South Korea is known for providing some of the world’s best science and mathematics education.
But just like in the United States, tensions exist between those who promote science education and those whose religious beliefs conflict with what’s being taught.
Earlier this month, the Society for Textbook Revise pressured South Korean publishers to remove specific evolutionary examples from high school biology textbooks, reported Nature, which has dominated the English-language coverage of the story. The group describes evolution theory as an “error” and hopes to “correct” students’ understanding of biology.
In response, the South Korean Ministry of Education, Science and Technology announced that publishers will exclude examples of the evolution of the horse and the Archaeopteryx, an ancestor to modern-day birds, in revised editions of their textbooks.
Predictably, the scientific community objected. While the revisions still stand, MEST announced the formation of a committee, comprised of evolutionary scientists, to oversee future revisions of science textbooks.
Despite this, many Korean researchers feel excluded from the decision. “The ministry just sent the petition out to the publishing companies and let them judge,” said Seoul National University evolutionary scientist Dayk Jang told Nature. He has formed a group of 30 like-minded researchers supporting evolutionary education.
South Korea’s attitude toward evolution is complex and has become a major issue within the nation’s science community, one that seems to extend beyond personal religion.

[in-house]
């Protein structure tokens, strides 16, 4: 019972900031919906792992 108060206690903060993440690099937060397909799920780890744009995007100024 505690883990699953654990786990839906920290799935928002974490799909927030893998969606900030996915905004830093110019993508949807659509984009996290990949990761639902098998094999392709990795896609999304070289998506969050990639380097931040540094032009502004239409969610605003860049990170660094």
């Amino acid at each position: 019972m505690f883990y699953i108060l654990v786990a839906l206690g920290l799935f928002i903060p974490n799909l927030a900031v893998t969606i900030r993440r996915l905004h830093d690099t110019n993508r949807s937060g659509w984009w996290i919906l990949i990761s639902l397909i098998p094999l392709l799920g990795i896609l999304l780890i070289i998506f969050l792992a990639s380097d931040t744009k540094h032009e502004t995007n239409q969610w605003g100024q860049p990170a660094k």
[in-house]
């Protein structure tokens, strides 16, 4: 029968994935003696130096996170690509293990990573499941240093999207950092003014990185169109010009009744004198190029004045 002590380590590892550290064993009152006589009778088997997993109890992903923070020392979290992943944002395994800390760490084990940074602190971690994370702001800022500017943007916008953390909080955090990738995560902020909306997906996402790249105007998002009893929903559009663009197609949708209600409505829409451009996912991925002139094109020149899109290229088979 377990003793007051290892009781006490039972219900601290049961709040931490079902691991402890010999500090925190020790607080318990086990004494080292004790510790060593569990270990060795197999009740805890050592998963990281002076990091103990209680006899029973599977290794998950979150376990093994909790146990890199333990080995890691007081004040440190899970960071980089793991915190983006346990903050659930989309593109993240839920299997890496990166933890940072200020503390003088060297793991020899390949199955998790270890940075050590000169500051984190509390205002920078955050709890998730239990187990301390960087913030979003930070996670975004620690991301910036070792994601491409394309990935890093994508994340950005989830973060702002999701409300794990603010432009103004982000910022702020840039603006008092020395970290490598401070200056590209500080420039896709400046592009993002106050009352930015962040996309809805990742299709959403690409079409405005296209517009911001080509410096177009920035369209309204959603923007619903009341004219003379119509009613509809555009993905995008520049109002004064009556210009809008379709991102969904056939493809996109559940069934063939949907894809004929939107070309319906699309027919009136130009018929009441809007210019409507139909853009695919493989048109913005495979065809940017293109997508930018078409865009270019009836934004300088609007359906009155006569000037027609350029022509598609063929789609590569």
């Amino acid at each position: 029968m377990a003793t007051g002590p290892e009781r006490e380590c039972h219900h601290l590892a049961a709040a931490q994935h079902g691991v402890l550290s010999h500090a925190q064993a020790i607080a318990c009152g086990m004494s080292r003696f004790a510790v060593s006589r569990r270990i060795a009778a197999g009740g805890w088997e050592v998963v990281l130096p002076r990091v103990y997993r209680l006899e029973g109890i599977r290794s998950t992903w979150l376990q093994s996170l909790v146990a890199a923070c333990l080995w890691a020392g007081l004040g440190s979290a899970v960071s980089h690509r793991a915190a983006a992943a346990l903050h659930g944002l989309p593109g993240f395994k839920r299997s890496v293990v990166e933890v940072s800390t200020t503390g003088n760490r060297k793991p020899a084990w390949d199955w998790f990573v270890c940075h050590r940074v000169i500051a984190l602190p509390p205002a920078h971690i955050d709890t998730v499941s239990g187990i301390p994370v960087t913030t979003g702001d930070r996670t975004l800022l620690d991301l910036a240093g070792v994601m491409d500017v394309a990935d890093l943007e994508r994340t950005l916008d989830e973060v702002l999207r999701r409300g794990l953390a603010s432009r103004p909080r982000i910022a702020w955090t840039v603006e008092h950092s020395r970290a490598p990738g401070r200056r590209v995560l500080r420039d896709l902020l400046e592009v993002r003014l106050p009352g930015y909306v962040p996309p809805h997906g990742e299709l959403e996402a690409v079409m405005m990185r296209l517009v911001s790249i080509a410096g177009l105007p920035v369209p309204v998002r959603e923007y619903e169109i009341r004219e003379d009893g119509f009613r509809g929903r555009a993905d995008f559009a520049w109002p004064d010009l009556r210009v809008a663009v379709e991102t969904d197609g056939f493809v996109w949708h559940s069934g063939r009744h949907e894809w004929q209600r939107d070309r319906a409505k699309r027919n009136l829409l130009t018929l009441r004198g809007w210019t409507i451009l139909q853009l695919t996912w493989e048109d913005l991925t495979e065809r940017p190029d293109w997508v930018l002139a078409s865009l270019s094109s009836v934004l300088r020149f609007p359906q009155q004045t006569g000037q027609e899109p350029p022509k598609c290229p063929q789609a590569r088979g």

A 2011 survey by the International Journal of Science Education revealed that 40 percent of South Korean biology educators themselves question evolution. Perhaps surprisingly, though, the study reports that “[r]eligious beliefs … do not appear to be strongly associated with diminished evolution content knowledge. In other words, understanding of evolution is not significantly related to religious belief.” Jang says that there simply aren’t enough evolutionary scientists teaching in South Korean universities.
Eventually, this could threaten South Korea’s dominance in science, David K. Wright, an assistant professor at Seoul National University, wrote recently in the Korea Times. “Removing this component [evolution] of the science curriculum deprives our children of the basic knowledge they need to undertake careers in science. … If changes to scientific curricula are taken to the STR’s logical end, Korean research institutes will have difficulty filling positions with indigenous scientists and Korea’s stature will fall on the global scale.”